got to stay in-doors, and I know I shall have a
wretched day.”

“Perhaps so,” said Uncle Jack; “but you need not have a
wretched day unless you choose.”

“ How can I help it? I wanted to go to the park, and play
on the grass, and pull wild flowers; and now there is not going
to be any sunshine at all, and I shall have to stand here and
see it rain all day long.”

“ Well, let’s make a little sunshine,” said Uncle Jack. This
made Jennie smile through her tears, showing that Uncle Jack
had manufactured a few rays already. So Jennie agreed to be -
his partner in this new business, and went to work according to
these three rules:

First, Don’t think of what might have been if the day had
been better.

Second; See how many things there are left to enjoy.

And lastly, Do all you can to make other people happy.

Jennie began by amusing her little brother, who was crying.
By the time she had him riding a chair and laughing she was
laughing too. After that she found many a pleasant amuse-
ment, and when bed-time came she kissed her uncle good-night,
and was even far more happy than if she had spent the day in
playing on the grass and gathering wild flowers. But that was
not all. She dreamed that night that Uncle Jack had built a
great house, and put a sign over the door which read—

SUNSHINE FACTORY.
She made uncle laugh when she told her dream; but she never
forgot what you must remember : A cheerful heart makes its own

sunshine.
5 65





GOOSEY, GOOSEY, GANDER.





/

~

YS



GOOSEY, GOOSEY, GANDER!

ILLIE, if you will sit right quietly here on this book,
| I will tell you the story that mamma read me last

night.”

The little boy promised to remain quiet, and Edith
commenced her story.

Once there was a little girl named Ellen. One day she
was playing in the garden, and a large gray goose walked up to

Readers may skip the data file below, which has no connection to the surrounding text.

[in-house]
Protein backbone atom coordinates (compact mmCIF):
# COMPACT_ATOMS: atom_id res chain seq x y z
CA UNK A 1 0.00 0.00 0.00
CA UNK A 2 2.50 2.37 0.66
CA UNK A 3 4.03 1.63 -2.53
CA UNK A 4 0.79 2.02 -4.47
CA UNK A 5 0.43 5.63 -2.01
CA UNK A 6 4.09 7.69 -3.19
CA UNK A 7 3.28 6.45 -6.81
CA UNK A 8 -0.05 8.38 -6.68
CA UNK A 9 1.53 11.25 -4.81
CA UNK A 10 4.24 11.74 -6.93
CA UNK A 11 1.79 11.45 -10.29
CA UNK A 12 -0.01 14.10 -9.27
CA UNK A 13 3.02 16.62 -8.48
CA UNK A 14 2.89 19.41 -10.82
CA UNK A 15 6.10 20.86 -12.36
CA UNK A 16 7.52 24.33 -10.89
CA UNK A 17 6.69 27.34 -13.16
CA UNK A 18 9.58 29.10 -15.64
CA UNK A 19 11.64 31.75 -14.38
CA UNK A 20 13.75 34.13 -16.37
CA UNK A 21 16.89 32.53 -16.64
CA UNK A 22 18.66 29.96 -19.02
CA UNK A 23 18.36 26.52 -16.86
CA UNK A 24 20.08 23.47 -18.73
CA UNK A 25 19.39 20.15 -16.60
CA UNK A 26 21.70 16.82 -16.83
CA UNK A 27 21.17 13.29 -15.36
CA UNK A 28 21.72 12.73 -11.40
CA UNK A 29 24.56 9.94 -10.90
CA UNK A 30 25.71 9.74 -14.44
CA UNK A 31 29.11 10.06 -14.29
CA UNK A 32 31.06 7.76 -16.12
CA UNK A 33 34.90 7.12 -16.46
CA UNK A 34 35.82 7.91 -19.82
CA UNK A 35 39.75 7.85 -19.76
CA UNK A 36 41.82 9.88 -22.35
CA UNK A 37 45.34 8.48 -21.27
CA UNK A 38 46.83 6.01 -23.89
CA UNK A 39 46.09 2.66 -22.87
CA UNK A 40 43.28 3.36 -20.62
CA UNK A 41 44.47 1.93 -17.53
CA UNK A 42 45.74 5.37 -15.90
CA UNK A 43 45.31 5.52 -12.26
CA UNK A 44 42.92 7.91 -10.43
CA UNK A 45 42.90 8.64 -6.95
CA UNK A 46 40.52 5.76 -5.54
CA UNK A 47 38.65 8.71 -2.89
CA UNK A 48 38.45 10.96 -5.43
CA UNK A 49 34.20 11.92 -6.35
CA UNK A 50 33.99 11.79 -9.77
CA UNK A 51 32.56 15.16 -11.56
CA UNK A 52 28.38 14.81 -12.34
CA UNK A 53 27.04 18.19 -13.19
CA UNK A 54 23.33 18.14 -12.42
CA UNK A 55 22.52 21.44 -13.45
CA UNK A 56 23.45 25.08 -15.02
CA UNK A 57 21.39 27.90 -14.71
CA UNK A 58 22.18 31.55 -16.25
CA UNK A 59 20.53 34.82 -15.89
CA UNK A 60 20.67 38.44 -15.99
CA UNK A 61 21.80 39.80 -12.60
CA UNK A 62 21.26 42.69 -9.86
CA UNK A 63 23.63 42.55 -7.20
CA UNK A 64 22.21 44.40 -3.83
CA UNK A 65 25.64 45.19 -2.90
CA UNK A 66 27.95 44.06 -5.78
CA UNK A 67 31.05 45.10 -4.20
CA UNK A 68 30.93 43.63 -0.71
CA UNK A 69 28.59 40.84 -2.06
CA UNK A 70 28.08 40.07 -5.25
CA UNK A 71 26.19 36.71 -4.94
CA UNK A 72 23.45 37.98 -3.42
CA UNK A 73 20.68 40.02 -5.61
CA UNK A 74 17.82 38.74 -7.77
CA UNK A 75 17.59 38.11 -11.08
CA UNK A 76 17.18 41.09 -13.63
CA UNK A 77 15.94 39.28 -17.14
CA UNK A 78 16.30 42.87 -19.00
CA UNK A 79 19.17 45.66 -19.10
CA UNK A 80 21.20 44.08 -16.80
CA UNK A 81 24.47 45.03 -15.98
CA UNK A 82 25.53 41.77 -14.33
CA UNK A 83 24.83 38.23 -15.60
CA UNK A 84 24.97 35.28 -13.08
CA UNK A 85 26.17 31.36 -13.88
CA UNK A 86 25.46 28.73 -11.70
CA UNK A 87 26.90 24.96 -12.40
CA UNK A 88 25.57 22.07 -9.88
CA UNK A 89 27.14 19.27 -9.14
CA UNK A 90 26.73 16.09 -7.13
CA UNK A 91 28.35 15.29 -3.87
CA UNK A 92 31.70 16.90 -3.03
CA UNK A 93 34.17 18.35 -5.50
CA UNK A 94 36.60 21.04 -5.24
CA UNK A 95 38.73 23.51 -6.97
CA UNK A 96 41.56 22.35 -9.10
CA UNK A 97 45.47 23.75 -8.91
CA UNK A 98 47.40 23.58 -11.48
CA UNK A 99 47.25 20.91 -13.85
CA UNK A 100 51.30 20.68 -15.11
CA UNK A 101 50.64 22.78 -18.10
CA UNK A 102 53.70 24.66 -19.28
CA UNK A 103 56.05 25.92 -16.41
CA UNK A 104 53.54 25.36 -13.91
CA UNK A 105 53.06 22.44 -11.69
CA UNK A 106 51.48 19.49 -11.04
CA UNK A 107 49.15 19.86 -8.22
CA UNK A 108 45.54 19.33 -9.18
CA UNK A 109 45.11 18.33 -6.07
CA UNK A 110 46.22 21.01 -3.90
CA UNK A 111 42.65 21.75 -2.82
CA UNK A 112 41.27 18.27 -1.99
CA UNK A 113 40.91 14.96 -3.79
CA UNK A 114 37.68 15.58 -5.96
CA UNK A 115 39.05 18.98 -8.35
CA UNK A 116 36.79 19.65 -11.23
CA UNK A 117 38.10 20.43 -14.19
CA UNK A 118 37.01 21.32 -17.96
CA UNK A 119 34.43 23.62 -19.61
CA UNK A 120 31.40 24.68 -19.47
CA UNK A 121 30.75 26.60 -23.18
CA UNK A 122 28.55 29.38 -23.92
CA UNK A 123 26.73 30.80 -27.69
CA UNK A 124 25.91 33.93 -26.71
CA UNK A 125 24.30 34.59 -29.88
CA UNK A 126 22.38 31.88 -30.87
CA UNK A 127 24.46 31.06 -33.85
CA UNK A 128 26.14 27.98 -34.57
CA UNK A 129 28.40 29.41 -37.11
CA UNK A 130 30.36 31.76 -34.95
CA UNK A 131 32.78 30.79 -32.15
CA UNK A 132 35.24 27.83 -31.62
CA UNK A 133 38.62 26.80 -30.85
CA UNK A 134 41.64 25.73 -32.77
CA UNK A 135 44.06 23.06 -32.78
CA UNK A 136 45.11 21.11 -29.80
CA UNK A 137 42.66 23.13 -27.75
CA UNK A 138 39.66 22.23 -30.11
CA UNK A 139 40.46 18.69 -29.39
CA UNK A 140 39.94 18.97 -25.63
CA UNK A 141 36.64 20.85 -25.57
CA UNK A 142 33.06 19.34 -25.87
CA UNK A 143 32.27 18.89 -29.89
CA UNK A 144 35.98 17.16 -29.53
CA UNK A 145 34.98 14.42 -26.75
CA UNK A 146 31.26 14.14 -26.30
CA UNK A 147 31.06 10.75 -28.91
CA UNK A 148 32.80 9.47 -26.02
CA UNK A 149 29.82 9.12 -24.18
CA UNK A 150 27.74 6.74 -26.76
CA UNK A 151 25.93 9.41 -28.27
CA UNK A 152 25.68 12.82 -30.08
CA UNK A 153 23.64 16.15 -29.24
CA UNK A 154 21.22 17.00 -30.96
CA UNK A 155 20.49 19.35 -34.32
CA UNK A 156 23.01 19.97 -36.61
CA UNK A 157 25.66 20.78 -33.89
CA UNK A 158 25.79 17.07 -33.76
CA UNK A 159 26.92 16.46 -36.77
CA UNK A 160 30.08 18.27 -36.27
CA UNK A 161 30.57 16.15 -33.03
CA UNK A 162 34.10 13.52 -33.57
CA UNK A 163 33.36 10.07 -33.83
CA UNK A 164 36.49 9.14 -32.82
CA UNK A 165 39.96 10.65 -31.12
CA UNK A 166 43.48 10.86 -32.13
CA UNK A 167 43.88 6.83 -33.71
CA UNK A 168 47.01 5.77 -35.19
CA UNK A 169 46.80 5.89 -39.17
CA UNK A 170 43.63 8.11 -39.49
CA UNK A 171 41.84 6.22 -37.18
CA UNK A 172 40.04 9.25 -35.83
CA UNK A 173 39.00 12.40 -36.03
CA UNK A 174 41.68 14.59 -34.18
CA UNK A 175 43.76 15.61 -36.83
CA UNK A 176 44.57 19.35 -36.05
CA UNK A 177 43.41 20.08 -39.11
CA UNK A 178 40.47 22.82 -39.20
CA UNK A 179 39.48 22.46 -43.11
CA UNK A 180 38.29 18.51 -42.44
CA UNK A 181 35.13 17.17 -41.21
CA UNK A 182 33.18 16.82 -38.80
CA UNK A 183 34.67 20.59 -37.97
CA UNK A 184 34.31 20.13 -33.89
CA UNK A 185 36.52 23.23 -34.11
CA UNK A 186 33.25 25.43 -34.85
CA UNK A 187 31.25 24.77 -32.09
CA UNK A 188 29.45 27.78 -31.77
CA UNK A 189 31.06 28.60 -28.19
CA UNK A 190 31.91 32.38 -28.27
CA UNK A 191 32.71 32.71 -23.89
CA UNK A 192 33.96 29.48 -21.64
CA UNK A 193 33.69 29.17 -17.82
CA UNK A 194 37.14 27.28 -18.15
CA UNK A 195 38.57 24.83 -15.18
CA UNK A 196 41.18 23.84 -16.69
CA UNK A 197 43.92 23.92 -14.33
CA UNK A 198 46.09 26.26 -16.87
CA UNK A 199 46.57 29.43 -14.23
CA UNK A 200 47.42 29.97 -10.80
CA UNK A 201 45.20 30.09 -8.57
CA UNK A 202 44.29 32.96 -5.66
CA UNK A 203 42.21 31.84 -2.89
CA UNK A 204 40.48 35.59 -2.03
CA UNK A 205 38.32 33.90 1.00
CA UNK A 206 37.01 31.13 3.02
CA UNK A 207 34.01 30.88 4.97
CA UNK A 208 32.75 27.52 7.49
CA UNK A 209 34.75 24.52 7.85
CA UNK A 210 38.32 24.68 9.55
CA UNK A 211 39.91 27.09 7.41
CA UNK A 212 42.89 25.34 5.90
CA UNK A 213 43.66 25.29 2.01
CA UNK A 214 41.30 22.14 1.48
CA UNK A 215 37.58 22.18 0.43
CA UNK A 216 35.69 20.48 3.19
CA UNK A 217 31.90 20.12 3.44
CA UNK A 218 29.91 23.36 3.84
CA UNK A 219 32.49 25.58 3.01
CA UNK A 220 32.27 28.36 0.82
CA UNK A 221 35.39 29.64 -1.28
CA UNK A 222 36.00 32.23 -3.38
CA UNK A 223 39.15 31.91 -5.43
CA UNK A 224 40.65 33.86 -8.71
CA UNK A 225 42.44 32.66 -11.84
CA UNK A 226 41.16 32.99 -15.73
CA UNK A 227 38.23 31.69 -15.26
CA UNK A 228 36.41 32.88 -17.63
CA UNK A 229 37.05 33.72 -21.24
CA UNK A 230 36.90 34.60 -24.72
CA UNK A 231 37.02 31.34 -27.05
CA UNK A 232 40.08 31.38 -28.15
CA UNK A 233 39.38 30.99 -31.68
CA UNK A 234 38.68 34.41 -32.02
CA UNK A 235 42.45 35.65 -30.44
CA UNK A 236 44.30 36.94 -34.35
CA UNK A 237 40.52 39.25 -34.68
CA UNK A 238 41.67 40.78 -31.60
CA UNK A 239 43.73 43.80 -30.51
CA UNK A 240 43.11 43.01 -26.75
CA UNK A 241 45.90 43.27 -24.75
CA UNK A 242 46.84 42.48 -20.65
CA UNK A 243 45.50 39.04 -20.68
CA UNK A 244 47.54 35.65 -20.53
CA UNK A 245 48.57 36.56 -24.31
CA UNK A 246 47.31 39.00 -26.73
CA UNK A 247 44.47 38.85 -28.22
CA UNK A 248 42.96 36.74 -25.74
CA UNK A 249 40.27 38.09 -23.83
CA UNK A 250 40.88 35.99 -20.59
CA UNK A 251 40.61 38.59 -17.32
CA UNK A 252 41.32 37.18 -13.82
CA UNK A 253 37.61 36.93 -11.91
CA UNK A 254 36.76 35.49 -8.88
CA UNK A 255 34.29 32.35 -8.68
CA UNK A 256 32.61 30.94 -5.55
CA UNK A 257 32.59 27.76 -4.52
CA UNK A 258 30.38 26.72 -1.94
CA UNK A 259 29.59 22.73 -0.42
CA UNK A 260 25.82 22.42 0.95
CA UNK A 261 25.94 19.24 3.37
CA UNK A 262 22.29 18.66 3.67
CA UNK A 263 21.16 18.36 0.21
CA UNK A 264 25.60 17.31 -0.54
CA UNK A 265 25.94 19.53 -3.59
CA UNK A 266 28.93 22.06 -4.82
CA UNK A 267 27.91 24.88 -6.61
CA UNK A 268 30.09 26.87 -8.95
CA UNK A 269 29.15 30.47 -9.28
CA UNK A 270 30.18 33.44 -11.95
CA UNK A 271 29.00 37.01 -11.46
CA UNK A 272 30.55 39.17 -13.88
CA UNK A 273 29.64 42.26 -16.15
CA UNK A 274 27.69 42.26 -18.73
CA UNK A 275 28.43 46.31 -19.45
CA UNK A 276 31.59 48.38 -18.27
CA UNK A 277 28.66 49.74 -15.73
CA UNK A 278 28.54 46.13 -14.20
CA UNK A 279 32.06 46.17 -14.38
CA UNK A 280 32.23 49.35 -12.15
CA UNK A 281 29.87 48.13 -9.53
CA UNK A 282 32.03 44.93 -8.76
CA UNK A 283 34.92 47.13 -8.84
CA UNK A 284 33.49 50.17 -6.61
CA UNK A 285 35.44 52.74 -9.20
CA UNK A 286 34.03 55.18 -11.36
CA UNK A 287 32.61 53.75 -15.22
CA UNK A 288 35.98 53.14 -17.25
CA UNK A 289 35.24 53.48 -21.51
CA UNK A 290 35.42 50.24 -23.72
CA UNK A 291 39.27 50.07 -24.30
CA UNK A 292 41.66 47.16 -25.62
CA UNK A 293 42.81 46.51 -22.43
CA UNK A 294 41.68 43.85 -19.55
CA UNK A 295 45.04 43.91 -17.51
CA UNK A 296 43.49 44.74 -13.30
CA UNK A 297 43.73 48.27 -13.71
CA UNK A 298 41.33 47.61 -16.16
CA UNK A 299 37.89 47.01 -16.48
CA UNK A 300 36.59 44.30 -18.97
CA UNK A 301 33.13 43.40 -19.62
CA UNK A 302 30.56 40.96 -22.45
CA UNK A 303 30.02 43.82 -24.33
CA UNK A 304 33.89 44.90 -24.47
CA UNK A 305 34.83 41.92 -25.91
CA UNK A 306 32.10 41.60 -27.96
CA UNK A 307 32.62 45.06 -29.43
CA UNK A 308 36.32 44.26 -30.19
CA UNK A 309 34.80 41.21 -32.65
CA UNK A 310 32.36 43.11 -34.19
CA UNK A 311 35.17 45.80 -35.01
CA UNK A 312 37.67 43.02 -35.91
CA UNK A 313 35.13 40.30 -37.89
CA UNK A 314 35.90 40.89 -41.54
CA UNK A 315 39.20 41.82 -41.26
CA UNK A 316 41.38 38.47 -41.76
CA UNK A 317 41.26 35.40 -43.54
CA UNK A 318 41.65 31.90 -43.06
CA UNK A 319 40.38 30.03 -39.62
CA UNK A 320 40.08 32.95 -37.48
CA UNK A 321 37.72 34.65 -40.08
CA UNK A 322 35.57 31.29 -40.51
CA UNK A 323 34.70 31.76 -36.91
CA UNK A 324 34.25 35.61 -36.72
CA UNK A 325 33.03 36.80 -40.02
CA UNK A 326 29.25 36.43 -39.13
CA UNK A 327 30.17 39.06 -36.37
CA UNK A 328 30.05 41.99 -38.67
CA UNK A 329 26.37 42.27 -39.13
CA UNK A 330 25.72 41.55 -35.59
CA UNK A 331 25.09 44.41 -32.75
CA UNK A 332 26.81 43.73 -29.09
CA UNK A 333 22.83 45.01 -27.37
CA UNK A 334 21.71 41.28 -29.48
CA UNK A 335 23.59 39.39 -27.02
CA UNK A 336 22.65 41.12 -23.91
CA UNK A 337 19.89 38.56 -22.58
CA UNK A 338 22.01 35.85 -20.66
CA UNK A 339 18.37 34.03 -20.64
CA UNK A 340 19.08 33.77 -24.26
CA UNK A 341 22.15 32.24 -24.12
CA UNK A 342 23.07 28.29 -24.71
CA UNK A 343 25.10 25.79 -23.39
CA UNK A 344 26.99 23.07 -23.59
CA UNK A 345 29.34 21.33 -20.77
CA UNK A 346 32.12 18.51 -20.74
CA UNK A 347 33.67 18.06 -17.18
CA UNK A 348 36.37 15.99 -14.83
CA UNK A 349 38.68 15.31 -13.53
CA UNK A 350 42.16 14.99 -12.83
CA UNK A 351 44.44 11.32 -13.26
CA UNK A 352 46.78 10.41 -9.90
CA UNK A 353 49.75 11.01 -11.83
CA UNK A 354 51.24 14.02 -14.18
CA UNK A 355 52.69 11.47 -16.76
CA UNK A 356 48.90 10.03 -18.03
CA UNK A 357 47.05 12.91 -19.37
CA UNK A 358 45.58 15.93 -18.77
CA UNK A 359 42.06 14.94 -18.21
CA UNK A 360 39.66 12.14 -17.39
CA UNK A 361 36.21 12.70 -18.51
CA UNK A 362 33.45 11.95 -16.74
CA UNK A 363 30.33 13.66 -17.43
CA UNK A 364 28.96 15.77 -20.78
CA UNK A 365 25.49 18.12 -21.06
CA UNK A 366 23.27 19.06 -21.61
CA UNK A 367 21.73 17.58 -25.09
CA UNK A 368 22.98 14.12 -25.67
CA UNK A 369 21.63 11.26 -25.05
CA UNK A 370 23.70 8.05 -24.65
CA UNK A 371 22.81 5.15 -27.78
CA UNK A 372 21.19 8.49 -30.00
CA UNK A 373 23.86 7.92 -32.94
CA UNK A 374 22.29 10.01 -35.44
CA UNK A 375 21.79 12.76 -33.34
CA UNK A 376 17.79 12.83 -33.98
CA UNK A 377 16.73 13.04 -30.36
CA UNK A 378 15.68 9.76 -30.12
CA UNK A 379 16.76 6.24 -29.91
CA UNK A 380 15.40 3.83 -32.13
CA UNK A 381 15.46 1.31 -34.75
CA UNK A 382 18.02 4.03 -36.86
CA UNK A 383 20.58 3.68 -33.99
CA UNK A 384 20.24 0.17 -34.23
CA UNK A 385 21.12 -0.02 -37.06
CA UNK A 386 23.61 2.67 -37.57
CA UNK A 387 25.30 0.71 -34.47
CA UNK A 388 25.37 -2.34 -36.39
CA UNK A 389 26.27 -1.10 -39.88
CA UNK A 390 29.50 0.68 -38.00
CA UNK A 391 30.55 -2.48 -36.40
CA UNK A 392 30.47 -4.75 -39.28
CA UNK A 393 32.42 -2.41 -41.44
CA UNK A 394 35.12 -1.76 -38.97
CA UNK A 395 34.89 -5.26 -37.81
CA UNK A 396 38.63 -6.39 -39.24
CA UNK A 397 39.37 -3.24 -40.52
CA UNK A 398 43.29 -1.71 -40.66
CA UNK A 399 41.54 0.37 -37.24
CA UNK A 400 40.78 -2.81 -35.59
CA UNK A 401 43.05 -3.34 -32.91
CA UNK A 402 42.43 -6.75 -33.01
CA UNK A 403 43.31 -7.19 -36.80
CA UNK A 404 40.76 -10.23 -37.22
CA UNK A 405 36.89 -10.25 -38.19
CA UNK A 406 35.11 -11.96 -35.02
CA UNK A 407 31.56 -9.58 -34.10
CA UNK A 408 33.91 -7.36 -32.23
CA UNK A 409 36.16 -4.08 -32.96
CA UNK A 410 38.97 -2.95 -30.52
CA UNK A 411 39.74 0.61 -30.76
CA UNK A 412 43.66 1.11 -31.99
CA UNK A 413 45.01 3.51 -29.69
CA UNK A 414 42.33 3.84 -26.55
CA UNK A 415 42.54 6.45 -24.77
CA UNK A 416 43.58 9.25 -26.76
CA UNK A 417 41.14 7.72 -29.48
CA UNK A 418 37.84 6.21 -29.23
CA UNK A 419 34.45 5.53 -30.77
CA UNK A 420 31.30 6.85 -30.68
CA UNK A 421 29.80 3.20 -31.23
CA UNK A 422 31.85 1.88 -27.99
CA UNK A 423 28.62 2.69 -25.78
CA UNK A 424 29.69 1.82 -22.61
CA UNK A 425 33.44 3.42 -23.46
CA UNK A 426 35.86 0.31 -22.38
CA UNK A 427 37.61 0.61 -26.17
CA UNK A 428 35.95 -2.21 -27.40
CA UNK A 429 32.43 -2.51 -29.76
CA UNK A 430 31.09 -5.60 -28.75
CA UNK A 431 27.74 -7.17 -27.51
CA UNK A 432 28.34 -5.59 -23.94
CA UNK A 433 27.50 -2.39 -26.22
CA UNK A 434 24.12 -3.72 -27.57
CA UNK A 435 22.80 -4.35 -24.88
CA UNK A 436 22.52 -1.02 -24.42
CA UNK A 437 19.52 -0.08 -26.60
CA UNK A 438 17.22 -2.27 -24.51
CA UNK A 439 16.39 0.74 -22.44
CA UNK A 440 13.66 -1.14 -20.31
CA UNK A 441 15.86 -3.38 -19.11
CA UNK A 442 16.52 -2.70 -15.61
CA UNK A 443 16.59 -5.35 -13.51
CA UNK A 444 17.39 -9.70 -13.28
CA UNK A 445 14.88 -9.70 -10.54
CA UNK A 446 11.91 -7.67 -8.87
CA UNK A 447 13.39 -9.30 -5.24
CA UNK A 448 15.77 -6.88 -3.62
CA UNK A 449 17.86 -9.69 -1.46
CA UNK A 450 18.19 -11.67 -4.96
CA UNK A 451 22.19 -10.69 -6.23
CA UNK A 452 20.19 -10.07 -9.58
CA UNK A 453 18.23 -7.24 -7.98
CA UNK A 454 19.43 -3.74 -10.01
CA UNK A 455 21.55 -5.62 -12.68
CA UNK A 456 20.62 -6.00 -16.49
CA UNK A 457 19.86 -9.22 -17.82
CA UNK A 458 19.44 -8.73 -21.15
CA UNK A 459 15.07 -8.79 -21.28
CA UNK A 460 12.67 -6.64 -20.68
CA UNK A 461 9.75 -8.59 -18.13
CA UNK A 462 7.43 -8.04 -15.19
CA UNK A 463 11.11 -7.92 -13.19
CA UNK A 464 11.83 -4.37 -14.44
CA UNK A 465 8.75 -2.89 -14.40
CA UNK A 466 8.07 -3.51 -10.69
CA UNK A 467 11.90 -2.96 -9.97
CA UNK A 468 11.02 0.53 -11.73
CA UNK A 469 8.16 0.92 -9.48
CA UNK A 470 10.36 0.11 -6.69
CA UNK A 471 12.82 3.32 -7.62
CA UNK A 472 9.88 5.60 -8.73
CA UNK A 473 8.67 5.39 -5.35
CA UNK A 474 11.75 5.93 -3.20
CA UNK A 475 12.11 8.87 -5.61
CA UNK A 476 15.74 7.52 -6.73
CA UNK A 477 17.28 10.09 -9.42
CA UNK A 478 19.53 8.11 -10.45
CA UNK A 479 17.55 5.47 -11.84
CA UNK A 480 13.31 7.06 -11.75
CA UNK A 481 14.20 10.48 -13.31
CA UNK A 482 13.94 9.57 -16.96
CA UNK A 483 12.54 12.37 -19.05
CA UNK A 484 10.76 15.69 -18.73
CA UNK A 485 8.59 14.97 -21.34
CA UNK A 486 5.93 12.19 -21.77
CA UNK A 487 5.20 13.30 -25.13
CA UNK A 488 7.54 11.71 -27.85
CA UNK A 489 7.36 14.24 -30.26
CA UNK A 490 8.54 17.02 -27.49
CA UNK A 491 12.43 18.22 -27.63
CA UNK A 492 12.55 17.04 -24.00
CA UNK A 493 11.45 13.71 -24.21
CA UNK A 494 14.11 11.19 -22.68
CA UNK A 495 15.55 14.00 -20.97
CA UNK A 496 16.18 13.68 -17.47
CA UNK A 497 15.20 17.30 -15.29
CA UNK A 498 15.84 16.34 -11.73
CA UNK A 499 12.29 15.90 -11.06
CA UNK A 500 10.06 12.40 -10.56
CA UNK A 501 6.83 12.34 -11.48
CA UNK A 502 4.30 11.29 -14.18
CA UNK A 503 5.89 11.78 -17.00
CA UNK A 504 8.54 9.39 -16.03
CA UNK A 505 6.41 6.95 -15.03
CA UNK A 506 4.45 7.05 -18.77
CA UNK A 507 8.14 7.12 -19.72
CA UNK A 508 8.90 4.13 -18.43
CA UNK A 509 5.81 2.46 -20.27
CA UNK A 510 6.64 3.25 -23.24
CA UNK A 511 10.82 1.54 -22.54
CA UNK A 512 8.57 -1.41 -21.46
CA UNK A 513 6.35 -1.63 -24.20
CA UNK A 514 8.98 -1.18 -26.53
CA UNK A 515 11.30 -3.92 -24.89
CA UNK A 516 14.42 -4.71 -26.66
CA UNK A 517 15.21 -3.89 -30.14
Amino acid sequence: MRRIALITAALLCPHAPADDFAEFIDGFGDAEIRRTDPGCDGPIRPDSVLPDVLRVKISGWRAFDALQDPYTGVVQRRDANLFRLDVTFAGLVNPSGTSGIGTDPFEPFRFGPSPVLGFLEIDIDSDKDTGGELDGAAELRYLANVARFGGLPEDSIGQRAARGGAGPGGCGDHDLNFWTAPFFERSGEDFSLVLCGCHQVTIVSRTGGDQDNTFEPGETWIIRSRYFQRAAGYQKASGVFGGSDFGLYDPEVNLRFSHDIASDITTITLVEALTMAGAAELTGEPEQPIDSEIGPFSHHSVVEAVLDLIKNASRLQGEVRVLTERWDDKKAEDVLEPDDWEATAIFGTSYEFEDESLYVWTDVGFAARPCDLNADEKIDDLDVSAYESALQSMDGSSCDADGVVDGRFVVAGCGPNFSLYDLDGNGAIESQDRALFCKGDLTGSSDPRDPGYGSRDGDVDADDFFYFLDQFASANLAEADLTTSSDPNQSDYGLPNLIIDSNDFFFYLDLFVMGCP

her.

“Where do you come from ?” said Ellen.

But the goose did not speak. It only stood still and looked
up in her face.

“Perhaps it is a fairy goose, and will lay golden eggs for
me,” thought Ellen. Then she spoke to the goose again, and
said,—

66



GOOSEY, GOOSEY, GANDER.

“ Goosey, goosey, gander,
Whither do you wander—
Up-stairs and down-stairs,

And in my lady’s chamber?
Goosey, goosey, nice ’twould be,
If you'd stay, and gold eggs lay
Every day for me.”

But the goose was silent, only it came and rubbed its head
against Ellen’s dress.

“What a tame goose you are!” said Ellen, stroking it. It
was, indeed, very tame, and it followed Ellen round the garden
and down to the river.

But when it saw the water, it stretched out its wings, and
said, “ Quack, quack !”

Then it plunged in and swam away. “ Goosey, Goosey, come
back!” shouted Ellen, as loud as she could.

But the goose did not turn its head; it went on swimming
away, till at last it was out of sight.

“Tt is going home,” said Ellen, sitting down; “perhaps to
fairyland.”

For she was still thinking about the wonderful goose she had
read about in “ Jack and the Beanstalk.”



67



THE LITTLE ARTIST.



THE LITTLE ARTIST.

j UST see, papa! Archie has made a man.”

Mr. Loring looked up from his newspaper, and out
through the window at which he was sitting to the fence
on which Archie had drawn a rude figure with a piece

of chalk.
“Why,so he has! Are you going to be an artist, my boy ?”
“Yes, papa; I mean to be an artist like Mr. Rowe, and
paint pictures.”
“Tt is not such an easy thing to be an artist as you think, my
boy,” said papa, “ but takes years of study and hard work.”
Little Flora looked at her brother and then at his drawing
on the fence in a proud way, and said, “ But still, papa, even

then ’tisn’t every one can be an artist.”
68





PAPA’S LONG STORY.

je, oe









|
Wh TO) rey
| in too
| I \N ES























PAPA’S LONG STORY.

R. CHARLTON was sitting alone in the study, when

L the door opened, and two little voices cried at once,
: “Papa, my dear papa! do tell us a story, and let it
be a good long story.”

“You want a long story, my little ones?” said Mr. Charlton,
with a smile: “well, listen, and I will give you one that will
occupy a long time in telling.”

“Oh, that will be famous!” exclaimed little Andrew; and
Gertrude seemed decidedly of the same opinion.

“Well, listen,” said papa, “for now our long story is going
to begin.”

But we must wait a moment, my dear little readers, before
we begin this famous story; for I have not told you that Mr.